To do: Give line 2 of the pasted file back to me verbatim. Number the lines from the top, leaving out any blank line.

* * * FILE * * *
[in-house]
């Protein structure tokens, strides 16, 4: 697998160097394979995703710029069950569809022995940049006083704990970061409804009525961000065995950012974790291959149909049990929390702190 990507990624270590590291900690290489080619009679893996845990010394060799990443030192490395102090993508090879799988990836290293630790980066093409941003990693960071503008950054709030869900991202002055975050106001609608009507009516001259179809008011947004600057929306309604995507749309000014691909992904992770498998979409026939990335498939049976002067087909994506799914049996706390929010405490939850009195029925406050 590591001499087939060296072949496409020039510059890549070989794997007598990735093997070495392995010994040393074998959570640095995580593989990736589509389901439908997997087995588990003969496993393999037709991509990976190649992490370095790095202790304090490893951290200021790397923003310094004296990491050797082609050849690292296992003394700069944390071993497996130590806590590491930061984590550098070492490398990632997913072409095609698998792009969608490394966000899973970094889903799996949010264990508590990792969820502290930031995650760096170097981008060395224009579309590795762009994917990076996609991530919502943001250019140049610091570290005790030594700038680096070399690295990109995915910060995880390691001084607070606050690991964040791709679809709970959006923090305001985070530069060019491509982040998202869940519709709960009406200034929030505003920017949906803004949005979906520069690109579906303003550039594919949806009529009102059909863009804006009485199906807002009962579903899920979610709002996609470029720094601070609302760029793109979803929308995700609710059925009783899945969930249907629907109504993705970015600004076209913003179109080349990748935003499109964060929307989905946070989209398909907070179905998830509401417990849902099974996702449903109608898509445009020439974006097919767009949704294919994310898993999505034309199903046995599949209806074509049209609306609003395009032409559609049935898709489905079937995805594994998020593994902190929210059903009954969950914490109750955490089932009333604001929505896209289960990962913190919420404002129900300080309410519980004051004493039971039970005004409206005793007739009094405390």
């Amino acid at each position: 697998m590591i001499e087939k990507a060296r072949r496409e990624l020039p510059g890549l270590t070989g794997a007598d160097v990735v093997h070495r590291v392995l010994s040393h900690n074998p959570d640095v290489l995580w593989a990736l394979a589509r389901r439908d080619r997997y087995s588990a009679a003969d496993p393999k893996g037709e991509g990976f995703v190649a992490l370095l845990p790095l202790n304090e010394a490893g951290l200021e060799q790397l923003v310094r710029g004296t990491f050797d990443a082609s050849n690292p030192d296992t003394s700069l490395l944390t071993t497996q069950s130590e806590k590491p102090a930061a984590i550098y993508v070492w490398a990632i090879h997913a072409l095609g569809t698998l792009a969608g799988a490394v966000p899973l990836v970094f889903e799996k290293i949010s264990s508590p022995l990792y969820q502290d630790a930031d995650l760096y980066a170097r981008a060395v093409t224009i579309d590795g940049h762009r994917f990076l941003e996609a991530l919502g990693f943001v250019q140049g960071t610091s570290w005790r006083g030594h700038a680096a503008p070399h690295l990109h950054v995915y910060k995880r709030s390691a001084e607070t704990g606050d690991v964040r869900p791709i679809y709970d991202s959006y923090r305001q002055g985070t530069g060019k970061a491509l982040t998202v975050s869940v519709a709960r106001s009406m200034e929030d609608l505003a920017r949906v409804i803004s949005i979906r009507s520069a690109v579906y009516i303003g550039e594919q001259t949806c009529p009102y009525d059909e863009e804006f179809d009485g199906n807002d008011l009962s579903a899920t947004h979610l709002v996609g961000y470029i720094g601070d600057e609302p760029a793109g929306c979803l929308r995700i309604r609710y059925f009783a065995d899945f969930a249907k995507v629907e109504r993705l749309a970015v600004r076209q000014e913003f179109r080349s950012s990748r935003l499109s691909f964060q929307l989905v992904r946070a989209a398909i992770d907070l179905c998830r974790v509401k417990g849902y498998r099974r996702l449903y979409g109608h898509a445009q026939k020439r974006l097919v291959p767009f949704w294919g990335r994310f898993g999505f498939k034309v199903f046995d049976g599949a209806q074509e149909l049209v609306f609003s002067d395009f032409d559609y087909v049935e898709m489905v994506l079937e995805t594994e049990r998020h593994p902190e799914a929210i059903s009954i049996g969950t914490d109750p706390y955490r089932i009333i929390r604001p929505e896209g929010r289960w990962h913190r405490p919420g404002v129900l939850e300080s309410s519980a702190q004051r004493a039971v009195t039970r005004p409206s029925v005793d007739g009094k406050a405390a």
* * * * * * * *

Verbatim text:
């Protein structure tokens, strides 16, 4: 697998160097394979995703710029069950569809022995940049006083704990970061409804009525961000065995950012974790291959149909049990929390702190 990507990624270590590291900690290489080619009679893996845990010394060799990443030192490395102090993508090879799988990836290293630790980066093409941003990693960071503008950054709030869900991202002055975050106001609608009507009516001259179809008011947004600057929306309604995507749309000014691909992904992770498998979409026939990335498939049976002067087909994506799914049996706390929010405490939850009195029925406050 590591001499087939060296072949496409020039510059890549070989794997007598990735093997070495392995010994040393074998959570640095995580593989990736589509389901439908997997087995588990003969496993393999037709991509990976190649992490370095790095202790304090490893951290200021790397923003310094004296990491050797082609050849690292296992003394700069944390071993497996130590806590590491930061984590550098070492490398990632997913072409095609698998792009969608490394966000899973970094889903799996949010264990508590990792969820502290930031995650760096170097981008060395224009579309590795762009994917990076996609991530919502943001250019140049610091570290005790030594700038680096070399690295990109995915910060995880390691001084607070606050690991964040791709679809709970959006923090305001985070530069060019491509982040998202869940519709709960009406200034929030505003920017949906803004949005979906520069690109579906303003550039594919949806009529009102059909863009804006009485199906807002009962579903899920979610709002996609470029720094601070609302760029793109979803929308995700609710059925009783899945969930249907629907109504993705970015600004076209913003179109080349990748935003499109964060929307989905946070989209398909907070179905998830509401417990849902099974996702449903109608898509445009020439974006097919767009949704294919994310898993999505034309199903046995599949209806074509049209609306609003395009032409559609049935898709489905079937995805594994998020593994902190929210059903009954969950914490109750955490089932009333604001929505896209289960990962913190919420404002129900300080309410519980004051004493039971039970005004409206005793007739009094405390």